Los Angeles Grand Jury Investigation Attorney
Grand Jury Investigation Lawyer in LA
We specialize in defending our clients in Grand Jury proceedings. With over 50 years experience, our Los Angeles criminal attorneys are familiar with state and federal courts’ Grand Jury practice. We regularly counsel witnesses, defendants, and indicted individuals on grand jury defense matters. In fact, firm partner Dmitry Gorin is the author of multiple published works on Grand Jury Investigations. And firm partner Alan Eisner has worked on a number of high-publicity cases. Our law firm aggressively represents client to prevent them from being indicted.
What is a Grand Jury?
A grand jury investigates civil and criminal matters in proceedings closed to the public. A civil grand jury investigates the operation, management, and fiscal affairs of the county and the cities in the county. A criminal grand jury has constitutional authority to indict a suspect after finding probable cause that he or she committed an offense. The prosecutor presents the case to the grand jury in the form of testimony and other evidence and may answer questions that members of the grand jury have concerning the law. A grand jury is not supposed to receive evidence that would be inadmissible over objection at trial. However, even if the grand jury hears evidence that would be inadmissible at trial, the indictment is not void if there is sufficient competent evidence to support the indictment. Once the presentation of evidence is completed, the grand jury deliberates in secret. A 19-member grand jury may bring an indictment when 12 or more jurors conclude that the evidence presented establishes probable cause to believe that the accused committed the offense. Probable cause is the same standard used by the magistrate at a preliminary hearing: whether the evidence would lead a person to believe and conscientiously entertain a strong suspicion of the guilt of the accused.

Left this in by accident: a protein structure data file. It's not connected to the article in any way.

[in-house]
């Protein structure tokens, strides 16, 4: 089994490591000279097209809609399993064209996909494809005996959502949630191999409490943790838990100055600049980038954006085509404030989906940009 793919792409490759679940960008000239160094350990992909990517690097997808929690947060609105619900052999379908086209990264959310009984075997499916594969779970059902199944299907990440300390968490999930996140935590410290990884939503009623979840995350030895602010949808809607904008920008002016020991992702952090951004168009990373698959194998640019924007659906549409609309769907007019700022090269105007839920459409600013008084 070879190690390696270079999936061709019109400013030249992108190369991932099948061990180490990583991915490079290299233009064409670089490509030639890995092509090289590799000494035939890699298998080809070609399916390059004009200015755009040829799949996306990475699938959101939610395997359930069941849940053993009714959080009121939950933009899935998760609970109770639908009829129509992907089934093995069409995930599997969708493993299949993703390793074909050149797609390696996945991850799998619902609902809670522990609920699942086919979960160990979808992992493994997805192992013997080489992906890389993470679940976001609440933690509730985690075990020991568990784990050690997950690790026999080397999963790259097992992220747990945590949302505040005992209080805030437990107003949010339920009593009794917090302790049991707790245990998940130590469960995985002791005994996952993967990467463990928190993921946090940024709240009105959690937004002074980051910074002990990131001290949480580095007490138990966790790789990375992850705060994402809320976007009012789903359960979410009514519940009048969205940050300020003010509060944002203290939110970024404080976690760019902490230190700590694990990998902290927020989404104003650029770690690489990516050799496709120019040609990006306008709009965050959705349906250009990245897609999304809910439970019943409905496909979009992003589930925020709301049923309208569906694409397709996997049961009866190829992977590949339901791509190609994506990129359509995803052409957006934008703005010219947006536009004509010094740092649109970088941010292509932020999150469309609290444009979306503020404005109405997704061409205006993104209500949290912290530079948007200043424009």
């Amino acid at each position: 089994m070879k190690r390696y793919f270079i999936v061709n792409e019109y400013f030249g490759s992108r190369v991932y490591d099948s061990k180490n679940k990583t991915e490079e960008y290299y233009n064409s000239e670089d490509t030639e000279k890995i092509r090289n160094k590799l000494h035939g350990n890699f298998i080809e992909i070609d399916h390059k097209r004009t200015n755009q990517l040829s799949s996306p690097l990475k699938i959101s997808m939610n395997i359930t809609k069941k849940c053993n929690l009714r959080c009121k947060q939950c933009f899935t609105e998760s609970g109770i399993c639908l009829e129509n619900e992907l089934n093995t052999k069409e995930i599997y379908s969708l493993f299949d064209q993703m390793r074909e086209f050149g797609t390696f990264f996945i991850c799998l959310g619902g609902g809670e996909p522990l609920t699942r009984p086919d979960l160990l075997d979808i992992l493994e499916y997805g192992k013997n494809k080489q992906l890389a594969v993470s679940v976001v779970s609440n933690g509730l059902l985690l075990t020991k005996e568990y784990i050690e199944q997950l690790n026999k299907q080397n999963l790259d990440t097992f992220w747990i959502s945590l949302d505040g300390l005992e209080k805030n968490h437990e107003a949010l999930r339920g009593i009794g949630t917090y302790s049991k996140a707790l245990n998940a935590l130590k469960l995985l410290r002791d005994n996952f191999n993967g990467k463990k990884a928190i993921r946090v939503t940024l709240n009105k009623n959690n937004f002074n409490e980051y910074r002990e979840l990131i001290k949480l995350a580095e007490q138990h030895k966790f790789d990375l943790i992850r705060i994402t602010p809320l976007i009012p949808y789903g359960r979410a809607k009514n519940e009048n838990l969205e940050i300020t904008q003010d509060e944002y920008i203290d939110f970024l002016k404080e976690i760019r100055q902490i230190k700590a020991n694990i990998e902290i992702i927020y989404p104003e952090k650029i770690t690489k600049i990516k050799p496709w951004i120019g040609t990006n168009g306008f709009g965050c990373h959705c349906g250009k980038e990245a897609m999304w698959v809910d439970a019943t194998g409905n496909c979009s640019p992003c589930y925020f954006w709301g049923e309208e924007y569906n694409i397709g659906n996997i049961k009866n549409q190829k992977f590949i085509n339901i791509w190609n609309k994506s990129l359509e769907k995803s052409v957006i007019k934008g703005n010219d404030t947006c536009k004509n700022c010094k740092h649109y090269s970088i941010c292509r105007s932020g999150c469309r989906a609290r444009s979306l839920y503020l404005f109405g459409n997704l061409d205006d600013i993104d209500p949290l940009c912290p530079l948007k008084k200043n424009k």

Why are celebrities and public officials often investigated through Grand Juries?
The proceedings are secret investigations, witnesses are ordered not to reveal what they testified to in front of the Grand Jury, and thus the media is often unaware that an investigation is even happening, or the details surrounding it. The grand jury process often precludes the glare of media attention on witnesses, as well as the subjects of the investigation. The process is fair, in part; because an ongoing grand jury investigation does not mean someone will necessary be indicted for a crime. Thus, if there is insufficient evidence for an indictment, a person’s name and reputation may be preserved without the taint of a criminal investigation reported in the media. On the other hand, the prosecutors can coax reluctant witnesses to testify, and can take years to gather evidence and testimony they need to a build a case against a target. Also, the “secret” aspect of the process harkens back to the inquisitorial processes in criminal courts centuries ago. Keep in mind that an indictment is just a criminal accusation made by a grand jury. The defendant still has the right to a jury trial to defend himself. Additionally, there are numerous defense strategies available to attack a Grand Jury Indictment and get it dismissed.
Contact a Los Angeles grand jury defense lawyer for a free consultation.